Image provided by: University of Oregon Libraries; Eugene, OR
About Morning Oregonian. (Portland, Or.) 1861-1937 | View Entire Issue (Jan. 12, 1917)
TIIE MORNING OREGONIAX, FRIDAY,
JANUARY 12, 1917.
ABES THESLA FAIR
DIES UNDER TR1
Widely Konwn Woman Writer
. Steps in. Front of Oregon
Electric Car, in City.
CORONER SAYS SUICIDE
"i'ljonds Identify ' Body at. Morfne
: as That of Sociological Worker.
Stpry .of Illness and Hint-
.... ed Destruction Are Told.
Agnes Thesla Fair, sociological work
er arid' wrfter, despondent because of
ill-health, . cast herself before an In
bound Oregon City electric train yes
terday afternoon, 100 feet north of Spo
kane avenue, in Sellwood, and met in
stant death beneath the front, car.
- The .act was witnessed by the motor
anan, J.; A. Vanham,.and by J. B. Keinke,
a bridge worker of the Portland Rail
way, Light & Power Company, who was
-riding on the front platform. The train
had stopped at Spokane aVenue and had
not yet gathered full speed.
1 The woman was walking between the
double tracks, Heinke says, toward the
'oncoming train. When it was less than
a score of feet away, she stepped onto
the track, threw up her hands and went
down beneath the car. Although the
wheels did not pass over her body,
death was instantaneous from the ter
rific . pommeling she received. Both,
legs were broken and her skull was
fractured. The body was taken to the
public morgue by Deputy Coroner
I-owe, where it remained unidentified
for some time.
Friend Identifies Body.
Positive identification was made by
Mrs. Alfred D. Cridge, wife of a news
paperman, who had talked with -Mrs.
Fair earlier in the day, and who was
numbered among her friends in this
city. Mrs. Fair told Mrs. Cridge, it is
reported, that she had wearied of the
burden of .illness and might commit
suicide any time, "perhaps today,"
During the past several days she had
been a guest at the. home of Mrs. Har
riet Chervln, 472 Boulevard avenue,
Sellwood. Mrs. Chervin knew of her
guest's mental stress, but did not an
ticipate her act. She had been in fail
ing health, Mrs. Chervin said, was in
straightened circumstances and ap
- Deputy Coroner Smith, after making
a thorough investigation, considered
the case to be so- plainly one of sui
cide that an inquest will not be, held.
Efforts will be made to discover the
whereabouts of relatives, believed to
reside in the East.
Agnes Thesla Fair was well known
to many in Portland 'as a -woman of
radical convictions, impetuous, ardent
and active in her opposition to eco
nomic conditions which displeased her.
She was an especial foe of. the open
shop.- Little is known of her private
life, save that her home was in the
East, where she is said to have been
She visited Portland at irregular in
tervals, and had been in the city "for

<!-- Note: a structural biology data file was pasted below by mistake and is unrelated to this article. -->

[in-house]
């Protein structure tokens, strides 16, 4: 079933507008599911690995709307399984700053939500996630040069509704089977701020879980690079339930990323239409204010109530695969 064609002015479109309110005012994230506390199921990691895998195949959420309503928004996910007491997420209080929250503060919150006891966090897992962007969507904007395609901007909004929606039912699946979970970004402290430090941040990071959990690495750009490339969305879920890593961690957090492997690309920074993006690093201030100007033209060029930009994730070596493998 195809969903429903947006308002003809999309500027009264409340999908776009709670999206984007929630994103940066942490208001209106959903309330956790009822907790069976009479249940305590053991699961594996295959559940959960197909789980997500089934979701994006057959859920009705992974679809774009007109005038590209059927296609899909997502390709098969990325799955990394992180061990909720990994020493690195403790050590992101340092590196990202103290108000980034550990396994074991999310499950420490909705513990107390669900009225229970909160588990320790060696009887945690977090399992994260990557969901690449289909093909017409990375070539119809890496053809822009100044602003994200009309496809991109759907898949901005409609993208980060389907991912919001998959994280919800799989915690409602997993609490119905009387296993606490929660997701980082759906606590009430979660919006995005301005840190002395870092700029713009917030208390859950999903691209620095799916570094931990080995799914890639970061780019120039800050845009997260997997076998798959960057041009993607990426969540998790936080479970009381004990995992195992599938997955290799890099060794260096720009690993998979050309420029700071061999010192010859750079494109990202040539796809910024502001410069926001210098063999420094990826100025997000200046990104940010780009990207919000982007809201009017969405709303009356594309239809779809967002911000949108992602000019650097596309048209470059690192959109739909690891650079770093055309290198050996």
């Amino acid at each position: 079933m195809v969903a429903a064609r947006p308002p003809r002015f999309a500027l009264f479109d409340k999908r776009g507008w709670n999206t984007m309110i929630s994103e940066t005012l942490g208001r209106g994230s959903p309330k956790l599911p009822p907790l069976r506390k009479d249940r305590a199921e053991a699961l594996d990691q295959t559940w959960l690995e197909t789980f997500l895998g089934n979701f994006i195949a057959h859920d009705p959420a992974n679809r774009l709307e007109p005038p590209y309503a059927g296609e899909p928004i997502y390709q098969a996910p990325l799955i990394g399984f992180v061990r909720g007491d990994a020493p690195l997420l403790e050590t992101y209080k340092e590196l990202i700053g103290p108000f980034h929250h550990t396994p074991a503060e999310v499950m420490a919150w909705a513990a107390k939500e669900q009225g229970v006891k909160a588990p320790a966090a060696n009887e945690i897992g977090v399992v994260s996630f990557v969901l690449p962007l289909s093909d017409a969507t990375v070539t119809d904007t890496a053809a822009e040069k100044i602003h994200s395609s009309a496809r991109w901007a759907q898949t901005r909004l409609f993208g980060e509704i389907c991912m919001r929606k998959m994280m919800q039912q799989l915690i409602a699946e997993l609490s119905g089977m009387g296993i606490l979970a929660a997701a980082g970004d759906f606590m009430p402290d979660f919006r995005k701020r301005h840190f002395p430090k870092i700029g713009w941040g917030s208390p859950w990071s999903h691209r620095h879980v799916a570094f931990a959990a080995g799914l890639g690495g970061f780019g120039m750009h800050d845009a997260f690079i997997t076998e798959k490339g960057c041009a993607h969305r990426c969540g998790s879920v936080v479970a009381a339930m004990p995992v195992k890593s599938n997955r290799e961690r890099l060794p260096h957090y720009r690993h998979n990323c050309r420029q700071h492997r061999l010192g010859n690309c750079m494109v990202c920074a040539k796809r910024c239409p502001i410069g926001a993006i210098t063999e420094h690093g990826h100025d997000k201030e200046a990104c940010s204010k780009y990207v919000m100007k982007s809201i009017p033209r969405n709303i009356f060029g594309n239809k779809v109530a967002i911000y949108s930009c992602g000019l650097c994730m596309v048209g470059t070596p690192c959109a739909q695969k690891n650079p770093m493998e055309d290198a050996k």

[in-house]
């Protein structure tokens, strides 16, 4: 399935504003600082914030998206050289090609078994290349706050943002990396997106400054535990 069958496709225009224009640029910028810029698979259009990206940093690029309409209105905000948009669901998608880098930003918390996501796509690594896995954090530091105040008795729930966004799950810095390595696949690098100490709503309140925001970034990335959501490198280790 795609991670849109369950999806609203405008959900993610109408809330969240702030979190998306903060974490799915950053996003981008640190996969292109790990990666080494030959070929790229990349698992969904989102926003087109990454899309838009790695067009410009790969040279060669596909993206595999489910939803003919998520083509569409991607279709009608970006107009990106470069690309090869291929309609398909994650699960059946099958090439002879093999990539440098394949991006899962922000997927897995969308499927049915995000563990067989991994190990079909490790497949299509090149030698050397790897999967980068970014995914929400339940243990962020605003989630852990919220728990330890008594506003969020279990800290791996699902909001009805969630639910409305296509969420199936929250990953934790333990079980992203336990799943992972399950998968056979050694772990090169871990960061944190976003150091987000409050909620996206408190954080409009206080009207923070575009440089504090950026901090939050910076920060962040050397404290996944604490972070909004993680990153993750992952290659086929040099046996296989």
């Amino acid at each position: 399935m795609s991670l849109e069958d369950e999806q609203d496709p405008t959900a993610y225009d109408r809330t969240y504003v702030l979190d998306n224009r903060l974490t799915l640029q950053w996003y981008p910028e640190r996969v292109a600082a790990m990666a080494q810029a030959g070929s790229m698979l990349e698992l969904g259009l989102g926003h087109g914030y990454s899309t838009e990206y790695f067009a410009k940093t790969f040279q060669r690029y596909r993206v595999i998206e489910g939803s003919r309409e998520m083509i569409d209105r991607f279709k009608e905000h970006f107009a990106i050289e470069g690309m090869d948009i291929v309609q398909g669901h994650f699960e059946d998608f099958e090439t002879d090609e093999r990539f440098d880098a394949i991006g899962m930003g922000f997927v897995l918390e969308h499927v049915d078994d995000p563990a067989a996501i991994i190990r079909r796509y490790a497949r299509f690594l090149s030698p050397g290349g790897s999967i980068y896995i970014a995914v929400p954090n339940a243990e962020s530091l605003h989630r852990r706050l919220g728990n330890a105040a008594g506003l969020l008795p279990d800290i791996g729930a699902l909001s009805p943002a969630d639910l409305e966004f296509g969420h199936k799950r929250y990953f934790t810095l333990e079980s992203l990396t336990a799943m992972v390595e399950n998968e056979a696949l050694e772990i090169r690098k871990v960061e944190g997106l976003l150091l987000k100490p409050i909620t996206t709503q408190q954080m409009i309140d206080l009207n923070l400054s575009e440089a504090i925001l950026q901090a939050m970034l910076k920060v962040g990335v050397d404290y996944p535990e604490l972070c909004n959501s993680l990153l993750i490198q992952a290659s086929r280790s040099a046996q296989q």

eeveral months. Fiije or six years ago
phe first came to this -city, on her way
from Alaska to - Lies Angeles. She
called on Colonel CVE. S. Wood and in
troduced herself s a friend .of Emma
Goldman. In Spokane, Seattle, Port
land. San Francisco and Los Angeles
she worked as a writer, contributing
sociological articles to EasteVn publi
cations. Her -Alaskan experiences and
impressions were published in maga
zine sketches, while a volume of Alas
kan verse bears her name.
Mr, Fair Widely Known. "
Trior to coming to- the Pacific Coast
Mrs. Fair was similarly . engaged in
New York and Chicago, it is said, and
i widely known throughout the East
as a student of the, radical movement,
and an intense partisan.
Mrs. Fair was slight of stature, and,
according to her friends, was between
. 35 and 45 years of age. She was un
communicative' In discussions concern
ing herself, cherished an unconquer
able aversion to facing the camera,
and literally burned the lamp of the
spirit until the flesh was exhausted.
This, her friends believe, occasioned
the breakdown of he'h which led
Mrs. Fair to self-destruction.
Funeral arrangements have not been
made. Owing to the fact that she is
thought to have been destitute, and
that relatives may not be located, local
friends may take charge of the funeral.
SALESMA3V MUST CLASSIFY HIS
PROSPECT, SAYS MR, RICHEY.
Business Man's- Create Need la IJe-
dared to Be Special Training ln
' Modern Methods.
At the weekly meeting of the Great
er Portland Association yesterday at
the Hotel Portland, it was decided to
4.i.vc a. dinner dance the first Thursday
in February at one of the downtown
The principal speaker at yesterday's
meeting was Harry Richey. a Portland
insurance man, who addressed the as-
foL-ianon on "Salesmanship and Scien
- tif ic Business Methods."
"What the business man of today
" mure specialized training in
his particular line of work, and a more
aeiinite understanding of the princi